In generally I think there can be an easier more discoverable way to gain access to attribute values that are hidden behind text. The idea I’m working on now is to automatically insert a button after attributes that you might want to interact with. Links for example:

Screen Shot 2022-08-22 at 2.45.47 PM

The idea is to automatically insert a button after the attribute run. The button is a separate element outside the outline’s text content. This means there’s no longer a need to disambiguate between clicking on a link and editing link text. Clicking anywhere in “Hello World” will just place the cursor normally. Click the link button to show a popup for opening or editing link. Maybe double-click to activate link immediately… haven’t got that far.

I think this idea is pretty promising so far, but still a ways to go on the implementation.


I keep trying to add/edit links with ⌘K and when it doesn’t work I’m always #sad.

1 Like

In Bike, you mean ?

Yeah. I can add some of the formatting with shortcuts, but not all, and links are the formatting I use the most. It’s so common in other rich text editors that I keep expecting it to work even though I know it doesn’t (in Bike).

The added work being the need to click the rightmost (linked ovals) icon, when you had expected a jump straight to label and url editing, if I’ve understood you properly ?

That is correct.

I am open to suggestions, but first here’s logic for the current behavior:

  1. The formatting pallet has single key shortcuts. They are not well advertised in current release but will look like this in next release so they are easier to find/remember:


    Too quickly apply a link all you need is ⌘K followed by typing the letter l. So it’s fast and can easily be done with only the keyboard.

  2. The nice thing about the formatting pallet is you can quickly toggle multiple formatting attributes once it’s showing, all with single key shortcuts. It’s slightly slower (one keystroke) then using a dedicated command for each separate attribute, but is faster anytime you need to deal with multiple attributes. It also only requires that you remember the ⌘K shortcut and then you have fast keyboard access to all formatting.

  3. I expect the formatting pallet to become more useful going forward. For example if I add ability to change row types (heading, separator, etc) then I would make those commands accessible through formatting pallet. Same with adding tags to rows or any other associated attributes. Basically formatting pallet will be entrance point to adding metadata to text and rows in Bike.

The reasons that I decided to use ⌘K for the formatting pallet:

  1. It’s one of the easiest shortcuts to type, seems somewhat wasted using it to insert links which I think most people don’t do all that often.

  2. It’s not standardized (at least not in my muscle memory) in quite the same way that say bold and italic are.

  3. If you invoke it expecting to insert a link it at least gets you most of the way there, just type l to finish the insert link gesture.

I think the most obvious alternative is to use ⌘T to show the formatting pallet and then ⌘K can be used for skipping the formatting pallet and editing links directly. I’m not sure that I want to do that for reasons listed above, but am interested to hear what everyone else things.

Edit: ⌘J is another easy to type keyboard shortcut that isn’t really pulling weight, maybe it’s an alternative to ⌘T? Though still personally liking ⌘K at the moment.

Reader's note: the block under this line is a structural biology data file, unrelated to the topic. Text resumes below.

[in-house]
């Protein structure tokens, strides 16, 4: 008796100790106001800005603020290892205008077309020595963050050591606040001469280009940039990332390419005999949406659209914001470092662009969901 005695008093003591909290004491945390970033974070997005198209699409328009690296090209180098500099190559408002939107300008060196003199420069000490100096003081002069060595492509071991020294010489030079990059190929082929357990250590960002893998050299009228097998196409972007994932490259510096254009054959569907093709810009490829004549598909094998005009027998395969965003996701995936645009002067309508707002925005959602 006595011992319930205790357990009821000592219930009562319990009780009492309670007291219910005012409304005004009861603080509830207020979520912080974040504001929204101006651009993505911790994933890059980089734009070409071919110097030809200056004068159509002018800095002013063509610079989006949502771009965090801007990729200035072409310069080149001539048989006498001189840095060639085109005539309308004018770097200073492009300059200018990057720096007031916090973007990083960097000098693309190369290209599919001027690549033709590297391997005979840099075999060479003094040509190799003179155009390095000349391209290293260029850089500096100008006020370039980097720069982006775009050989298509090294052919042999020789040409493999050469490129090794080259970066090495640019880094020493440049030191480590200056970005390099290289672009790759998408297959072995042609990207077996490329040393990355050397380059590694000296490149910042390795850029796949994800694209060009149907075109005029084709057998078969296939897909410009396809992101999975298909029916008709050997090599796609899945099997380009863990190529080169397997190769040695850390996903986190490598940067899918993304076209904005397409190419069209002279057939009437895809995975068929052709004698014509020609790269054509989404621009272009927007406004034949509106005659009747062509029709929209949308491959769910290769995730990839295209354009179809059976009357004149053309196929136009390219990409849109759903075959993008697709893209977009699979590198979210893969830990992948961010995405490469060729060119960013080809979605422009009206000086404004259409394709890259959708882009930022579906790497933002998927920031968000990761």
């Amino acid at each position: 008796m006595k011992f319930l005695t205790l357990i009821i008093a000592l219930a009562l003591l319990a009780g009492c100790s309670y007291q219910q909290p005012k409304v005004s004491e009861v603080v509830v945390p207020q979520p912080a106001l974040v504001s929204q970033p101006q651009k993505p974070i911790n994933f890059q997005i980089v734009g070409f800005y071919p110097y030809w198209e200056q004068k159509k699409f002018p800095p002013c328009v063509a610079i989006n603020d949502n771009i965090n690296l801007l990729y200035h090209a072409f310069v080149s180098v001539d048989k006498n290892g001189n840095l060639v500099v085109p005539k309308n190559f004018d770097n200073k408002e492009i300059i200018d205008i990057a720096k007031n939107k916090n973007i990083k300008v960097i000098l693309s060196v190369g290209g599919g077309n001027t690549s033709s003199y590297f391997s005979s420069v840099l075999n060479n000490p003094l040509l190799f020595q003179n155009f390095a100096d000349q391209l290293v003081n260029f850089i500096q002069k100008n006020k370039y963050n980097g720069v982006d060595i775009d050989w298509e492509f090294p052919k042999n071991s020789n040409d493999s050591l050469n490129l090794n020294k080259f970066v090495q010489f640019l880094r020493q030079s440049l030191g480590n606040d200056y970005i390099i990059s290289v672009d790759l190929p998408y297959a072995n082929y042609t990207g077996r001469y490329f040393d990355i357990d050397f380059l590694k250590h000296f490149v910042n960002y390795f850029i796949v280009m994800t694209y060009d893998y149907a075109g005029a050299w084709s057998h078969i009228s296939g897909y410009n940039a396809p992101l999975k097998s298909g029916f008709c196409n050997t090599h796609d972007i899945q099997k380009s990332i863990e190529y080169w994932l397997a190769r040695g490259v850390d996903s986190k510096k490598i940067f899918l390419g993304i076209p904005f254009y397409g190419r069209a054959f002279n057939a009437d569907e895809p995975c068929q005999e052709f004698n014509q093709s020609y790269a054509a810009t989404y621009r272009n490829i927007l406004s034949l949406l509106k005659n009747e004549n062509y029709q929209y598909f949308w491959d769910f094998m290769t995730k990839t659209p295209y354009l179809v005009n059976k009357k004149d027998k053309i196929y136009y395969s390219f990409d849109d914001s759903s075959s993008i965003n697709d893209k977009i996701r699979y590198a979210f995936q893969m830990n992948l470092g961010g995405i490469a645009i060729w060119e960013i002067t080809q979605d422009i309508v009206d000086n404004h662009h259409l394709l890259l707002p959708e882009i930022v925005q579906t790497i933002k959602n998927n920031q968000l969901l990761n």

Avoiding markdown seems best for Bike, I agree. However I kind of dislike rich text just for the fiddly-ness of it. I would probably prefer that all text styling be set via a stylesheet, essentially. If I can control what the font, font size, color, and styling is on a document level and by row level, that would be enough for me in 90% of cases. Adding the ability to assign custom “styles” to individual rows would take it to 95% of cases. So basically, looking for document-wide CSS down to the level of a row, but not necessarily within a row.

Bike will support rich text, been working on it for a long time, and many other users want it. And it’s pretty easily ignored.

More important though is that I think there are different flavors of “rich text”, and I think Bike is the “good” flavor that’s more flexible and less fiddly.

At one end of the flavor spectrum you have TextEdit rich text mode where you directly format each and every attribute and character. Font, color, etc. This is quite inflexible and very fiddly. There’s not much meaning behind the formatting. It’s just fixing in place what you see.

Bike supports rich text in a pretty different way. In Bike you don’t set fonts and colors directly, instead the intention is you format using semantic values such as “highlight” or “code” and then use a stylesheet (eventually, not in this next release) that maps actual font’s and colors to that formatting. I think this semantic formatting is more useful and less fiddly, you are formatting to add meaning to the outline, not just to change the looks.


Okay, now that I know those palette shortcuts, things feel much better. Are they in the docs already? If they are, I missed them.

No, not really any docs for the rich text preview stuff yet. I think I mentioned them in release notes post and that’s about it. Easy to miss. Will be more discoverable once I add the visual cues as show above.

1 Like

that sounds great.

I’m curious to try this. It’s fiddly, but still less fiddly than Markdown.

I just noticed this approach in Visual Studio Code:

  • Link text is treated primarily as text, and directly editable
  • ⌘ + click to follow

1 Like

I like that approach in many ways, and especially for a programming tool. But I think in a tool where links will maybe be followed often it’s to much to force keyboard shortcuts to open links. Anyway, still good to have a nice reference to other solutions.

1 Like